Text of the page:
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INTERACTIONS OF PHOSPHONATE HERBICIDES WITH QUARTZ, MONTMORILLONITE, AND QUARTZ-ENRICHED AGRICULTURAL SOIL: MOLECULAR MODELING SIMULATIONS AND ADSORPTION-DESORPTION EXPERIMENTS

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Abstract

Glyphosate was conventionally considered relatively immobile in soils due to strong complexation with metal oxides, but detection in agricultural effluents and surface waters points to glyphosate mobilization and transport. Glyphosate adsorption has been well-documented, but both release from soils and the underlying mechanisms have not been fully elucidated, especially with respect to quartz-enriched soils. Here we employed theoretical and experimental approaches to gain new insights on the mobility of glyphosate and two other phosphonate herbicides, glufosinate and fosamine, on runoff-prone soils. Using an annealing Monte Carlo molecular modeling approach, we obtained optimized adsorbate complexes of phosphonate herbicides with quartz and montmorillonite in the presence of Na+ or Ca2+ counterions. With quartz, the phosphonate compounds complexed with Na+ remained suspended in the diffuse layer away from the mineral surface, whereas the presence of Ca2+facilitated inner-sphere complexes with glyphosate and glufosinate, and an outer sphere complex with fosamine due to Ca-mediated water-bridged outer-sphere interactions that did not occur with Na+. With montmorillonite in the presence of Na+, we observed interactions between the terminal amino groups of glufosinate and fosamine and the negatively-charged montmorillonite surface, whereas the centrally-located amino group of glyphosate was not involved. Similar to quartz, metal complexation and water-bridging contributed to inner- and outer-sphere complexes of all three phosphonate herbicides on montmorillonite in the presence of Ca2+. In sum, our theoretical findings highlighted Ca-enhanced interactions for all three herbicides on quartz and montmorillonite, and more favorable interactions for glufosinate and fosamine with Na-montmorillonite than glyphosate. Na-complexed phosphonate herbicides dis not interact strongly with quartz. We conducted adsorption and desorption experiments using glyphosate and quartz-enriched agricultural soils to evaluate the mobility of bound glyphosate. Compared to CaCl2, adsorption conducted in the presence of NaCl resulted in reduced adsorption and retention of glyphosate, consistent with our theoretical findings. Our desorption experiments indicated that Ca2+ presence in solution during the desorption process resulted in enhanced mobility by 15.5-18.6% relative to desorption in the presence of Na+. Under our experimental conditions, glyphosate release from quartz-enriched agricultural soils ranged from 29.6% to 89.4% of the initially bound glyphosate, whereby soil samples of higher field relative wetness were more prone to glyphosate mobilization than soil samples of lower relative wetness. Glyphosate is known to adsorb strongly on variable-charge soils; this study emphasizes instead the role of soil relative wetness and salt presence in the field on the mobility of glyphosate and similar phosphonate herbicides.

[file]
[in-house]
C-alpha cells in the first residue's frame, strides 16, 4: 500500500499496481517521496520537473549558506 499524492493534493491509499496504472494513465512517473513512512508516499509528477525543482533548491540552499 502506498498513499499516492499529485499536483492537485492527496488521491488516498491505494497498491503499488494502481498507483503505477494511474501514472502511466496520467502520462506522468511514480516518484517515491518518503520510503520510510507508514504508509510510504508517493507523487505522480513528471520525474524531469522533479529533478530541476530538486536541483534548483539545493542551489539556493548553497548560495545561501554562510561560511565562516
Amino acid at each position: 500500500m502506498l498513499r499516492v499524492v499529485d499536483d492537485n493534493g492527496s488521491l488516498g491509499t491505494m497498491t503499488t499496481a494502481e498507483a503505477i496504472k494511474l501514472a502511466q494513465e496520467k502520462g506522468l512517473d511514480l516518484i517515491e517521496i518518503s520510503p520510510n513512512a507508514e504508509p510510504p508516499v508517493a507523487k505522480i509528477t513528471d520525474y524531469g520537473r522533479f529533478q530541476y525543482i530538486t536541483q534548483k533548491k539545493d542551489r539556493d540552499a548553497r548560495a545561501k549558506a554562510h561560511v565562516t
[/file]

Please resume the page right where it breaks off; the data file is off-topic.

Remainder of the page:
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60 pages

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2021-08

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Adsorption; Desorption; Glyphosate; Mechanism; Mobility; Molecular Modeling

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Aristilde, Ludmilla

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Richards, Brian K.
Steenhuis, Tamme S.

Degree Discipline

Civil and Environmental Engineering

Degree Name

M.S., Civil and Environmental Engineering

Degree Level

Master of Science

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Government Document

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dissertation or thesis

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